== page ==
# Application of The Laplace Transform to the Network Synthesis

Network synthesis may be regarded as the process of obtaining an appropriate network to represent a given transfer function. Network synthesis is easier in the $s$ domain than in the time domain.
In network analysis, we find the transfer function of a given network. In network synthesis, we reverse the approach: given a transfer function, we are required to find a suitable network.
Network synthesis is finding a network that represents a given transfer function.
Keep in mind that in synthesis, there may be many different answers-or possibly no answers - because there are many circuits that can be used to represent the same transfer function; in network analysis, there is only one answer.
Network synthesis is an exciting field of prime engineering importance. Being able to look at a transfer function and come up with the type of circuit it represents is a great asset to a circuit designer. Although network synthesis constitutes a whole course by itself and requires some experience, the following examples are meant to whet your appetite.
Example 1: Given the transfer function
$$H(s)=\frac{V_{o}(s)}{V_{i}(s)}=\frac{10}{s^{2}+3 s+10}$$
realize the function using the circuit in Fig. 1(a).
(a) Select $R=5 \Omega$, and find $L$ and $C$.
(b) Select $R=1 \Omega$, and find $L$ and $C$.
Fig. 1: Example 1.
Solution: The $s$-domain equivalent of the circuit in Fig. 1(a) is shown in Fig. 1(b). The parallel combination of $R$ and $C$ gives
$$R \| \frac{1}{s C}=\frac{R / s C}{R+1 / s C}=\frac{R}{1+s R C}$$
Using the voltage division principle,
$$V_{o}=\frac{R /(1+s R C)}{s L+R /(1+s R C)} V_{i}=\frac{R}{s L(1+s R C)+R} V_{i}$$
or
$$\frac{V_{o}}{V_{i}}=\frac{R}{s^{2} R L C+s L+R}=\frac{1 / L C}{s^{2}+s / R C+1 / L C}$$
Comparing this with the given transfer function $H(s)$ reveals that
$$\frac{1}{L C}=10, \quad \frac{1}{R C}=3$$
There are several values of $R, L$, and $C$ that satisfy these requirements. This is the reason for specifying one element value so that others can be determined.
(a) If we select $R=5 \Omega$, then
$$C=\frac{1}{3 R}=66.67 \mathrm{mF}, \quad L=\frac{1}{10 C}=1.5 \mathrm{H}$$
(b) If we select $R=1 \Omega$, then
$$C=\frac{1}{3 R}=0.333 \mathrm{~F}, \quad L=\frac{1}{10 C}=0.3 \mathrm{H}$$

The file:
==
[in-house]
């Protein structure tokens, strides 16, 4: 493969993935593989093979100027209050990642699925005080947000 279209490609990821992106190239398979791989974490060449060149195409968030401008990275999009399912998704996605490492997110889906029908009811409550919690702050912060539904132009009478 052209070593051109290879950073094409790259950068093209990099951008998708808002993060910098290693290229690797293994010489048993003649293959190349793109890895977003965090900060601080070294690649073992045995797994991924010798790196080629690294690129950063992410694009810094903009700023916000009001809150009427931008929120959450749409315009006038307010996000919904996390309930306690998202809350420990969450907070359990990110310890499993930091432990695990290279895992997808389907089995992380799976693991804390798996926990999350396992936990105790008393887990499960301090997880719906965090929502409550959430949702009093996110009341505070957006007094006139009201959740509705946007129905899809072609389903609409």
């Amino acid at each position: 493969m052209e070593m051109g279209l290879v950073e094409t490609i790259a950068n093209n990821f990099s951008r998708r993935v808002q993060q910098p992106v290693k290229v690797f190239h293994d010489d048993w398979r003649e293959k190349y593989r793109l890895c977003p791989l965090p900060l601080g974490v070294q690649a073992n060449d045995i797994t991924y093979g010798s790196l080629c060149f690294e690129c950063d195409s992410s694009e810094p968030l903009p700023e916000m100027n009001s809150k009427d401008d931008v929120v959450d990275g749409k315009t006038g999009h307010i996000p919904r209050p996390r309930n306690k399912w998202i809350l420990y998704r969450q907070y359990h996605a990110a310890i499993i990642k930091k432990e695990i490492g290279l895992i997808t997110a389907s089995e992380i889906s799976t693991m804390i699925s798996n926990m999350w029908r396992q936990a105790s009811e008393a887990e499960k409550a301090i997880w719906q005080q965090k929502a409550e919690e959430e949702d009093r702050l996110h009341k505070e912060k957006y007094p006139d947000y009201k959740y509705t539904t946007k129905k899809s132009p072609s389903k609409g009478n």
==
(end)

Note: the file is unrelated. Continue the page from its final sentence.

Making $R=1 \Omega$ can be regarded as normalizing the design.
In this example we have used passive elements to realize the given transfer function. The same goal can be achieved by using active elements, as the next example demonstrates.
Example 2: Synthesize the function
$$T(s)=\frac{V_{o}(s)}{V_{s}(s)}=\frac{10^{6}}{s^{2}+100 s+10^{6}}$$
using the topology in Fig. 2.
Fig. 2: Example 2.
Solution:
We apply nodal analysis to nodes 1 and 2 . At node 1 ,
$$\left(V_{s}-V_{1}\right) Y_{1}=\left(V_{1}-V_{o}\right) Y_{2}+\left(V_{1}-V_{2}\right) Y_{3}$$
At node 2,
$$\left(V_{1}-V_{2}\right) Y_{3}=\left(V_{2}-0\right) Y_{4}$$
But $V_{2}=V_{o}$, so Eq. (15.26.1) becomes
$$Y_{1} V_{s}=\left(Y_{1}+Y_{2}+Y_{3}\right) V_{1}-\left(Y_{2}+Y_{3}\right) V_{o}$$
and Eq. (15.26.2) becomes
$$V_{1} Y_{3}=\left(Y_{3}+Y_{4}\right) V_{o}$$
or
$$V_{1}=\frac{1}{Y_{3}}\left(Y_{3}+Y_{4}\right) V_{o}$$
Substituting Eq. (15.26.4) into Eq. (15.26.3) gives
$$Y_{1} V_{s}=\left(Y_{1}+Y_{2}+Y_{3}\right) \frac{1}{Y_{3}}\left(Y_{3}+Y_{4}\right) V_{o}-\left(Y_{2}+Y_{3}\right) V_{o}$$
or
$$Y_{1} Y_{3} V_{s}=\left[Y_{1} Y_{3}+Y_{4}\left(Y_{1}+Y_{2}+Y_{3}\right)\right] V_{o}$$
Thus,
$$\frac{V_{o}}{V_{s}}=\frac{Y_{1} Y_{3}}{Y_{1} Y_{3}+Y_{4}\left(Y_{1}+Y_{2}+Y_{3}\right)}$$
To synthesize the given transfer function $T(s)$, compare it with the one in Eq. (15.26.5). Notice two things: (1) $Y_{1} Y_{3}$ must not involve $s$ because the numerator of $T(s)$ is constant; (2) the given transfer function is second-order, which implies that we must have two capacitors. Therefore, we must make $Y_{1}$ and $Y_{3}$ resistive, while $Y_{2}$ and $Y_{4}$ are capacitive. So we select
$$Y_{1}=\frac{1}{R_{1}}, \quad Y_{2}=s C_{1}, \quad Y_{3}=\frac{1}{R_{2}}, \quad Y_{4}=sC_2$$
Substituting Eq. (15.26.6) into Eq. (15.26 .5) gives
$$\begin{split} \frac {V_{0}}{V_{s}}&=\frac {1 / \left(R_{1} R_{2} \right)}{1 /\left(R_{1} R_{2}\right)+s C_{2}\left(1 / R_{1}+1 / R_{2}+s C_{1}\right)} \\ &=\frac{1 /\left(R_{1} R_{2} C_{1} C_{2}\right)}{s^{2}+s\left(R_{1}+R_{2}\right) /\left(R_{1} R_{2} C_{1}\right)+1 /\left(R_{1} R_{2} C_{1} C_{2}\right)} \end{split}$$
Comparing this with the given transfer function $T(s)$, we notice that
$$\frac{1}{R_{1} R_{2} C_{1} C_{2}}=10^{6}, \quad \frac{R_{1}+R_{2}}{R_{1} R_{2} C_{1}}=100$$
If we select $R_{1}=R_{2}=10 \mathrm{k} \Omega$, then
$$\begin{array}{c}C_{1}=\frac{R_{1}+R_{2}}{100 R_{1} R_{2}}=\frac{20 \times 10^{3}}{100 \times 100 \times 10^{6}}=2 \mu \mathrm{F} \\C_{2}=\frac{10^{-6}}{R_{1} R_{2} C_{1}}=\frac{10^{-6}}{100 \times 10^{6} \times 2 \times 10^{-6}}=5 \mathrm{nF}\end{array}$$
Thus, the given transfer function is realized using the circuit shown in Fig. 3.
Fig. 3: For Example 1.